Adults tend to pet dogs the same way all the time, speaking in the same moderate tones. Only when we want to play with the dog do we speak more excitedly. Not only do we sound more excited, but we tend to move more erratically, often sitting or kneeling on the floor while we do it. Now we have set the stage for problems.
Enter a baby or toddler:
What's a dog to think? Is the child playing? Even though your baby may not be moving around a lot yet, he will be soon. It's your job to teach the dog what to expect before a child becomes mobile.
As with all of this type of training, please do it out of sight of any older children. Children are great imitators. We don't need them doing these things to the dog. Quite the opposite, they should be encouraged to be careful and gentle with dogs at all times. But if they forget, or if one of their friends does not know to be gentle, these exercises will teach your dog to accept it all in good humor.
Don't rush him. The idea is to make this fun. If he pulls away, then for three days give him attention ONLY when you are hugging him. That should change his mind. If at any time he growls or lifts a lip, stop and contact a qualified trainer or behaviorist near you.
Begin by getting your companion used to sudden sound bursts by walking toward him, loudly saying "Dog!" and then praising him quietly and warmly. As he adjusts, work up to running up to him while yelling "DOG!" Make it a game that always ends with warm praise, treats and petting.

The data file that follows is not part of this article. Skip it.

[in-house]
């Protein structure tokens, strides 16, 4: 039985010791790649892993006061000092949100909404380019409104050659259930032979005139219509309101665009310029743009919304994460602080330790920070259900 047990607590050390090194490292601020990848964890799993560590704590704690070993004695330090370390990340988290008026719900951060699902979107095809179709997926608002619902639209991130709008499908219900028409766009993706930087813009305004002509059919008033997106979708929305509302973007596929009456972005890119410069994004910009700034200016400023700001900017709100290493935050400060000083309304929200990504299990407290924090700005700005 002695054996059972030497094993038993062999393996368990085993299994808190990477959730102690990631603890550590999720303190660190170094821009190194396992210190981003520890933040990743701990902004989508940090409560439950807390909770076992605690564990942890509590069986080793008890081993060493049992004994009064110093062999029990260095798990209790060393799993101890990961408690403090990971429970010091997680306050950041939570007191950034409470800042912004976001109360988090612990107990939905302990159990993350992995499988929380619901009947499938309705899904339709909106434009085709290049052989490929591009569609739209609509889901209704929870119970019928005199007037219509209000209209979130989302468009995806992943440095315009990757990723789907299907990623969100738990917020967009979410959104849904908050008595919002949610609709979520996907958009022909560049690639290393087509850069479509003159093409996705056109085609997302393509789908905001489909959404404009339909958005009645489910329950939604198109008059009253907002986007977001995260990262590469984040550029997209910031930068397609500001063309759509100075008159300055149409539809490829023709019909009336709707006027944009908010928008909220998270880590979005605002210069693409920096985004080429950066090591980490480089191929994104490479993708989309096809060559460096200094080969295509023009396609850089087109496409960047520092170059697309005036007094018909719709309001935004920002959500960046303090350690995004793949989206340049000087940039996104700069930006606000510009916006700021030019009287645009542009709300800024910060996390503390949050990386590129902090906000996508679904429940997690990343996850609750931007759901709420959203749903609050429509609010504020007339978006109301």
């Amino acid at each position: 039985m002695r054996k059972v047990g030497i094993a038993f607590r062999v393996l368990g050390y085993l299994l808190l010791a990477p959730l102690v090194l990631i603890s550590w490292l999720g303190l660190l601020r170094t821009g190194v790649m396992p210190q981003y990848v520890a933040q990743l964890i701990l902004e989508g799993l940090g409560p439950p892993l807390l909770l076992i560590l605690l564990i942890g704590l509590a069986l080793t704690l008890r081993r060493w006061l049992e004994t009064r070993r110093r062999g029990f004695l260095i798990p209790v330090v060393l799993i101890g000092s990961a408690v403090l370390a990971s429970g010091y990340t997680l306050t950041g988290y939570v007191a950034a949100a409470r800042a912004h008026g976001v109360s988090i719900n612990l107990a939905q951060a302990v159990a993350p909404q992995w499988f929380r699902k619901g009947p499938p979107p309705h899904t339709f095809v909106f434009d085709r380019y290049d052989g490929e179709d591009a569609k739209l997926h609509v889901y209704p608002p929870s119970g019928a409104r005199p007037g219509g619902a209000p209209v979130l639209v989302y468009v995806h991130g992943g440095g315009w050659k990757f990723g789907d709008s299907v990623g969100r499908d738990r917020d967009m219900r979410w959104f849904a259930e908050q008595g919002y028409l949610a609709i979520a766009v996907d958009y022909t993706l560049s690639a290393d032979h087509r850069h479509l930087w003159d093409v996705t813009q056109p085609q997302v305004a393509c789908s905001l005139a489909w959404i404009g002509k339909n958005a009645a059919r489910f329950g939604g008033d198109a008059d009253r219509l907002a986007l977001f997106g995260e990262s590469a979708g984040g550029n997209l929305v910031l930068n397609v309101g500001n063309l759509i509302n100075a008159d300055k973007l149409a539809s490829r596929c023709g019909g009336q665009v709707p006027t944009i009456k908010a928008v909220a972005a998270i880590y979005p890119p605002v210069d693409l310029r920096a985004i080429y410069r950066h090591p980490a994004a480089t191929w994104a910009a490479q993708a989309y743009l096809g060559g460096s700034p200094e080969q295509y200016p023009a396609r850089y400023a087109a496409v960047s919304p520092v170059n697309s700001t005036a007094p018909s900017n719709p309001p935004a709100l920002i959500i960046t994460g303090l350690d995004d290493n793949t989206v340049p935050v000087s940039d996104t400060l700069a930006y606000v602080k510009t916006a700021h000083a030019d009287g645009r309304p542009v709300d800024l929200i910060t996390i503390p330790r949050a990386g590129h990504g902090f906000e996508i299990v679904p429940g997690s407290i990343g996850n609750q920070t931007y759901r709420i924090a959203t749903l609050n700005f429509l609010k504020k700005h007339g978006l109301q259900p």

Do not use an angry voice. Practice instead with a variety of volume and tone. Make it a game, have fun. If the dog is spooked, move more slowly, speak more softly and praise more enthusiastically. Make some recordings of children making noise, and play it daily when he is eating. This way he'll associate something pleasant (eating) with the sound of children, and he will soon adjust.
Playing these games will help your dog be prepared for a toddler, but remember, no dog should ever be considered completely "toddler-proof." Toddlers have mobility without self-control, the ability to grab without the dexterity to be gentle, and little modulation of their voices, all of which can be confusing and surprising for even the calmest, most accepting dog. Except for when you are closely supervising, your dog should not be with your toddler, in order to keep both of them safe. Use doors, gates, crates and playpens to separate the two.
by Sarah Wilson